Over time, clinical features may develop that are not as common in PD and may suggest MSA as a diagnosis. However, although these features are not as common in PD, they can still be present in PD, so diagnosis remains difficult. The more features that are uncommon in PD that are present, the more the clinical situation warrants the consideration of MSA as the diagnosis. These “red flags” include:

  • Poor levodopa response
  • Rapid decline
  • Facial dystonia (or abnormal posturing of facial muscles) from levodopa
  • Sleep-disordered breathing such as obstructive sleep apnea
  • Inspiratory stridor (a high-pitched sound during intake of breath) during daytime or sleep (laryngeal dystonia)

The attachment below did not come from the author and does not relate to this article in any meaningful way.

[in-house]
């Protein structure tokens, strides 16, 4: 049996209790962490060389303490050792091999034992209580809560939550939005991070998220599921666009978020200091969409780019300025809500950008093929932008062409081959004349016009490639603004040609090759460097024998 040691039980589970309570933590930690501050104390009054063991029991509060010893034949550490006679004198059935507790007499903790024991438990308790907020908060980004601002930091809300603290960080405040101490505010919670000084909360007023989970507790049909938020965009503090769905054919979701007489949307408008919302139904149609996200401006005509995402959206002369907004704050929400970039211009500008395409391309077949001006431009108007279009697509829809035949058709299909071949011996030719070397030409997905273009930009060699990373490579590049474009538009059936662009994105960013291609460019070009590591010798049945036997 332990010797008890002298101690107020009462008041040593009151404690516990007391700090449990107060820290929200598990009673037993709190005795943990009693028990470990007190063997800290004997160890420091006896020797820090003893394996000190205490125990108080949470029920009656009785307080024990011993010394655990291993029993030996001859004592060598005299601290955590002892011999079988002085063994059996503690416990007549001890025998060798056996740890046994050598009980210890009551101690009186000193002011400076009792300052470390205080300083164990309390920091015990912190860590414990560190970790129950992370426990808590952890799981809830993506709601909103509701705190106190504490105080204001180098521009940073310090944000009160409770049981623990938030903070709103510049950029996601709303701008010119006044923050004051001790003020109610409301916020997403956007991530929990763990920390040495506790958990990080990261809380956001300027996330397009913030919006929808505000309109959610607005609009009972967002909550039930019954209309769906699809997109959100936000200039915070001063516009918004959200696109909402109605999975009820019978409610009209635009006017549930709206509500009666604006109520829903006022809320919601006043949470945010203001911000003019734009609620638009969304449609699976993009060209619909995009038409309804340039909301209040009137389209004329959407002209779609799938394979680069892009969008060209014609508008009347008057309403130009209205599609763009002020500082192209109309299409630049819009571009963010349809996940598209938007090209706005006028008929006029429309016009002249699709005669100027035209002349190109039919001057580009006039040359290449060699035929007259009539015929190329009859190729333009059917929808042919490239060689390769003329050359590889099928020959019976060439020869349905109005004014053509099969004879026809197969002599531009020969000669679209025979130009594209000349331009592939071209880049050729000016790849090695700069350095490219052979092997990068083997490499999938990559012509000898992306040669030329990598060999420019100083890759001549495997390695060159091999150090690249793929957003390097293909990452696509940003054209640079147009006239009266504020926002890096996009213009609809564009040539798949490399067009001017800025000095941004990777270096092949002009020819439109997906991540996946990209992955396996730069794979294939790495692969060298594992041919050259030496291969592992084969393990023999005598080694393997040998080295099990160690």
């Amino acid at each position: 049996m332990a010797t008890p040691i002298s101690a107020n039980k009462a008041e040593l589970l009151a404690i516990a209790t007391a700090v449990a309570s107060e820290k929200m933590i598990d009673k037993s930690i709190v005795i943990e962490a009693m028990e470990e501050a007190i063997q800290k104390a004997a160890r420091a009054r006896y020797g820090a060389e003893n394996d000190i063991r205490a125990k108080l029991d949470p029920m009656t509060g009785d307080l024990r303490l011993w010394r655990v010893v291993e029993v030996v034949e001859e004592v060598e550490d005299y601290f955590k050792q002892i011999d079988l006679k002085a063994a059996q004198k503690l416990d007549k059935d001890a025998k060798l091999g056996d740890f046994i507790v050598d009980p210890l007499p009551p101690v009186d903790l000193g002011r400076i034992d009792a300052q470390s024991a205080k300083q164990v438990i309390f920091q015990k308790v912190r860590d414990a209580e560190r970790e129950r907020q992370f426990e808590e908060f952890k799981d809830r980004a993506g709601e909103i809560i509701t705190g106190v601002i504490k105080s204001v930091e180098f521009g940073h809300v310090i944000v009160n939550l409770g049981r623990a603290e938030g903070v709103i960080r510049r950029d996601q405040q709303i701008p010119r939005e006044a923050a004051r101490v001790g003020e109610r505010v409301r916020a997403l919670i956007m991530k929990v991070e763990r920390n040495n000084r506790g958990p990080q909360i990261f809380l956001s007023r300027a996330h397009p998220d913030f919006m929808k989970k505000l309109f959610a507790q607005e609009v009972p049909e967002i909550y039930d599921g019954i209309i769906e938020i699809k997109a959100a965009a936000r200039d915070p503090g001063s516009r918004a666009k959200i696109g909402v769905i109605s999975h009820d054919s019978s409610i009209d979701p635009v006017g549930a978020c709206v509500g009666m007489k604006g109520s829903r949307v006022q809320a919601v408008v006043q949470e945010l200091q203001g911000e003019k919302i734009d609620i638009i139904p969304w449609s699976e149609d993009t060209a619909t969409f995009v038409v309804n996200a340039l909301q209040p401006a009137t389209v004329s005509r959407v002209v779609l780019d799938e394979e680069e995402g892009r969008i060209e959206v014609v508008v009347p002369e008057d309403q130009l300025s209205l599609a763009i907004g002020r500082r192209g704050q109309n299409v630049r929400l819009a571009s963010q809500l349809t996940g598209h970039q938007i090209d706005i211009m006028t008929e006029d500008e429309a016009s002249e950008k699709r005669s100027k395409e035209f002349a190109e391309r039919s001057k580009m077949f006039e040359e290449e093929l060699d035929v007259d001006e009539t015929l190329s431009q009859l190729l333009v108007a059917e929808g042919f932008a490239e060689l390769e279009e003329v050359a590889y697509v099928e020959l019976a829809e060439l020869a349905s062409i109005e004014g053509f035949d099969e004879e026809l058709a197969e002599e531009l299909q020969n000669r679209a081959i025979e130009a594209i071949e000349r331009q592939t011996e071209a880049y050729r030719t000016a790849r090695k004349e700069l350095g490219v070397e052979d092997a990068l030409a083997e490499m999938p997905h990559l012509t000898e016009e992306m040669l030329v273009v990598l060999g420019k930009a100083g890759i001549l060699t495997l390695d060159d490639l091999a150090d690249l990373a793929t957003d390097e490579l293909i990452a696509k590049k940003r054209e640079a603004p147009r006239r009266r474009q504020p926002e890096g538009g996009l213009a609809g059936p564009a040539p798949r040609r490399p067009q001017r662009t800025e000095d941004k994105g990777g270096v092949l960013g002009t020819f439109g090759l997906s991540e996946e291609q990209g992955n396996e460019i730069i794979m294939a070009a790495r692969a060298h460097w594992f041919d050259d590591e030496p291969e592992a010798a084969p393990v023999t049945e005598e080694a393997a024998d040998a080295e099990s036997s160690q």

• Jerky tremor when performing an action
  • Axial postural abnormalities (e.g. severely bent neck, bend at the waist, tilt at the waist)
  • Cold, darkened/reddened hands and feet
  • Severe difficulty with speech
  • Severe difficulty with swallowing
  • Pseudobulbar affect – the Involuntary and uncontrollable reactions of laughing or crying that are out of proportion to the cause of the emotional response

Diagnosing MSA

It is clear from the above discussion, that an important area of investigation is the development of ways to distinguish between PD and MSA. Currently, there are some tests that can help distinguish between the two. An MRI of the brain, which is typically not used to diagnose PD, may have certain features that make a diagnosis of MSA more likely. Positron emission tomography (PET), using Fluorodeoxyglucose (FDG), measures glucose utilization in the brain and is being investigated as a way to distinguish between MSA and PD. It is important to note that DaTSCAN imaging does NOT distinguish between MSA and PD. In both diseases, the DaTSCAN will be abnormal.